This was by far the most explosive set of revelations presented by the 6 January Committee.

Among the standout points from Cassidy Hutchinson's appearance:

  • Trump knew some 6 January protestors had guns
  • He allegedly assaulted his own security team
  • There may be a link from the Proud Boys paramilitary group to the White House
  • Top aides Rudy Giuliani and Mark Meadows asked for pardons
  • The committee thinks they have evidence of witness tampering

And it's not just the shocking tales of a raging Mr Trump attacking his own secret service chief as he tries to seize control of the presidential limo, or the ketchup-stained walls of the White House dining room after a plate-throwing Trump tantrum.

It's the evidence of a legal quagmire that all the president's men were wading through in the days leading up to, including, and going beyond 6 January - evidence that makes it highly likely that some at the top of the Trump White House will face criminal charges.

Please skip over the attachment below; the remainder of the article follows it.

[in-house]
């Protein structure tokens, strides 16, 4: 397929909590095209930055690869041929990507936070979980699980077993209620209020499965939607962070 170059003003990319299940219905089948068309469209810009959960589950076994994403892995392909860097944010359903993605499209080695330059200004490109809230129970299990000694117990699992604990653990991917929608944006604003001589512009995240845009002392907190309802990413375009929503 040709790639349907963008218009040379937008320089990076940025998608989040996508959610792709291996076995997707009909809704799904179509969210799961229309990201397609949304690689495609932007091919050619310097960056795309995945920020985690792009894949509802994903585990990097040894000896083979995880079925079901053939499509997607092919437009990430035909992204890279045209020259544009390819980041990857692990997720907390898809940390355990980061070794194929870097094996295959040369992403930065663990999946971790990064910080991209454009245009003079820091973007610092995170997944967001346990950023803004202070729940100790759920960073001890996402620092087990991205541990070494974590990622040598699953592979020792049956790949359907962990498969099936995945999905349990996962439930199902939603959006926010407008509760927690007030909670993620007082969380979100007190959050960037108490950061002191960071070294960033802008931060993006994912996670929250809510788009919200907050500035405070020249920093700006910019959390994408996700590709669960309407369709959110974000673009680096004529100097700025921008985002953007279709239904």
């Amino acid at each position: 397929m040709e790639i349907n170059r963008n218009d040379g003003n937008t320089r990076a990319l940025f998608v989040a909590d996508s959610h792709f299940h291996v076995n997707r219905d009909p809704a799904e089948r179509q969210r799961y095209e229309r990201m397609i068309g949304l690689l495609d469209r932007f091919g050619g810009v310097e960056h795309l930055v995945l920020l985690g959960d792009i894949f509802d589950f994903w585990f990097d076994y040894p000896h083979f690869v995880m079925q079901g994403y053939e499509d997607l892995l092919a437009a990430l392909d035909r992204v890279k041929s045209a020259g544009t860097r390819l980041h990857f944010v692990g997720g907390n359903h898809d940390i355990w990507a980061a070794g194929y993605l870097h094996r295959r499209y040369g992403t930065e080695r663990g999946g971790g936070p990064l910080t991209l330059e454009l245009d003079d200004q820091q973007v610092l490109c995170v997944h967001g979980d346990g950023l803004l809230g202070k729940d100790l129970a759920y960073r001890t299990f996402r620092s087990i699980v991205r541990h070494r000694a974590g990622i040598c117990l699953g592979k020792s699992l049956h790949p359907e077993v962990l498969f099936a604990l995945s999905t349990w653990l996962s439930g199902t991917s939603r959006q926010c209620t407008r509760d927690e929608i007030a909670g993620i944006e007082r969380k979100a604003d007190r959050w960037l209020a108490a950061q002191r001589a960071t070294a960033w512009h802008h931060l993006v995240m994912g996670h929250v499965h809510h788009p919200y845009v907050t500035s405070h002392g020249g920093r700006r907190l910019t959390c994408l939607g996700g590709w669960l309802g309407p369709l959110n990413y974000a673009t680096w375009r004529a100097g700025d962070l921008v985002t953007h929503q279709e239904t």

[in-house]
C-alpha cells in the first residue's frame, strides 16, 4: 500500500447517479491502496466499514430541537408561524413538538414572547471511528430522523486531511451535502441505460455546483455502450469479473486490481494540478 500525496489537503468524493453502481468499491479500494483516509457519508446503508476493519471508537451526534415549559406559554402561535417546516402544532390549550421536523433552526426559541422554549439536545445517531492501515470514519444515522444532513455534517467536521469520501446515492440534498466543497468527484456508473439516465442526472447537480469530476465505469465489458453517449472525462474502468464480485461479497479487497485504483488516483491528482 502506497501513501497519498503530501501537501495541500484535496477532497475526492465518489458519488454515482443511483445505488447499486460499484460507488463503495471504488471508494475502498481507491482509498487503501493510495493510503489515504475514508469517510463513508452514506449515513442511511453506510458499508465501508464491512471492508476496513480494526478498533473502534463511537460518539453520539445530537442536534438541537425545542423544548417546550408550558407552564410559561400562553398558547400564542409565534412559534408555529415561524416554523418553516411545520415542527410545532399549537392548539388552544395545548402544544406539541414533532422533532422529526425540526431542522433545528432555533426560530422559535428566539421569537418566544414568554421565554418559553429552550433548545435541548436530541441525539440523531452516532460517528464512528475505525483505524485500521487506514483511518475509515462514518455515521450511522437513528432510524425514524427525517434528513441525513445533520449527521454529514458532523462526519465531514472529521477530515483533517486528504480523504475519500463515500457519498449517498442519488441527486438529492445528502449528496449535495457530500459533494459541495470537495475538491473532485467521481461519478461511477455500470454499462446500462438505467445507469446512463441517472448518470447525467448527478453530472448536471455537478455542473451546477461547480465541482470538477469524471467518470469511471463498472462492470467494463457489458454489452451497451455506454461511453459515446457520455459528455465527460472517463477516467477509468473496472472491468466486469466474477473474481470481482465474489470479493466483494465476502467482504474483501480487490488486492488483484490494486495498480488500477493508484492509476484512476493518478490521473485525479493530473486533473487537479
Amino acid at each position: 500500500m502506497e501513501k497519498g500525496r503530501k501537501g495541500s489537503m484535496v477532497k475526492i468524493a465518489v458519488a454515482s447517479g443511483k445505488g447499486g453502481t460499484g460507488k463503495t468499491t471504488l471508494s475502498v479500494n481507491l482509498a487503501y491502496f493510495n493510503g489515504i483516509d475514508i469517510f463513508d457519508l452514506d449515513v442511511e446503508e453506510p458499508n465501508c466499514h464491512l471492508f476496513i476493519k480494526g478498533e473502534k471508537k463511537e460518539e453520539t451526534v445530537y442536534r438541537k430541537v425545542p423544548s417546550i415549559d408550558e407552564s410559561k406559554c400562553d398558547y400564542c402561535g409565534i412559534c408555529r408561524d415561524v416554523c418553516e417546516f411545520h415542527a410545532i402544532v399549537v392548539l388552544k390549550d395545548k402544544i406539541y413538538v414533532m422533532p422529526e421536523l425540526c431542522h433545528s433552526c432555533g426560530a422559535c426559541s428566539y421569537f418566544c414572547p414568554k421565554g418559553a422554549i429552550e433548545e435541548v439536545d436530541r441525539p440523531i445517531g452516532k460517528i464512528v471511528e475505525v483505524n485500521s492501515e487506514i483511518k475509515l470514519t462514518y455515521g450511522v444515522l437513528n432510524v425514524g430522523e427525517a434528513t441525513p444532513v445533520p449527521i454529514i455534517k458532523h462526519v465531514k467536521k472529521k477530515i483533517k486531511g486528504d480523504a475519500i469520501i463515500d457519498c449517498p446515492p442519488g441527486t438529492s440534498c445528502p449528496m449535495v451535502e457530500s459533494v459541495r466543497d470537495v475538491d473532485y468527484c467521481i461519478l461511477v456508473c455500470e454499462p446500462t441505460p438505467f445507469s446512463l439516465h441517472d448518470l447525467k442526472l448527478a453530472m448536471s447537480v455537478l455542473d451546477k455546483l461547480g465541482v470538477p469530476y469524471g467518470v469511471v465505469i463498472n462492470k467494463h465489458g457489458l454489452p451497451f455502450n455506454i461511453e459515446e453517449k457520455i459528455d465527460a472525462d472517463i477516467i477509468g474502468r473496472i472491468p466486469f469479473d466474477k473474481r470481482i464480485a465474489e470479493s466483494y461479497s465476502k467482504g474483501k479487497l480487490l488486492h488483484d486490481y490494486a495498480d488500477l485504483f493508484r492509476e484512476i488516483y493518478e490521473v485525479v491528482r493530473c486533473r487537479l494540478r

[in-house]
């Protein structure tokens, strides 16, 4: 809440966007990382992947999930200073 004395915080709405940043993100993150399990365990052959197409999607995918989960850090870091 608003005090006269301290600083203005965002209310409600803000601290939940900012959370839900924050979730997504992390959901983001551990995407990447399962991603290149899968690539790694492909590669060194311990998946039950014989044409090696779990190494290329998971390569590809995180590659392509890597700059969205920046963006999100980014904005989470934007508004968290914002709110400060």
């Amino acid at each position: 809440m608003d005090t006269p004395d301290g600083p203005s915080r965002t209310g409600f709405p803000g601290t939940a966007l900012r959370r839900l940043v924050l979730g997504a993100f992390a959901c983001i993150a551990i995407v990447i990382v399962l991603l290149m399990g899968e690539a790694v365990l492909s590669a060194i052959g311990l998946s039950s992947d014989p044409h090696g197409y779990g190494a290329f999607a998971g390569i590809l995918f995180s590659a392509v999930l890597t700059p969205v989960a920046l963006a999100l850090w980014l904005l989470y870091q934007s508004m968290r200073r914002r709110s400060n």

Cassidy Hutchinson testifies during to the House Select Committee

Cassidy Hutchinson was an assistant to White House Chief of Staff Mark Meadows and had an office on the top floor of the West wing, in between Meadows and Jared Kushner, just steps from the Oval Office.

She was an eyewitness to much that happened on 6 January, and the days preceding it.

The 26-year-old Republican activist - a former staffer for Senator Ted Cruz - is now under police protection because of her testimony; a testimony driven by, in her own words, her disgust at the "unpatriotic, un-American - we're watching the Capitol building get defaced over a lie".

She has made four depositions to the committee, the most recent coming just last week. Her testimony, over 20 hours of recordings, were seen as cross-cutting through so much of the committee's work, that they decided to bring her in as a single witness yesterday.

She appears to be a pivot, around which the committee can organise its case. According to one committee member, what she said in public is key to understanding things the committee will lay out in the weeks ahead.

Those presentations will focus more intensely on what Mr Trump knew and did during the crucial period around 6 January.

But Ms Hutchinson's testimony adds to the committee view that the events of 6 January itself was just the tip of an iceberg-sized attempt to subvert the result of the presidential election.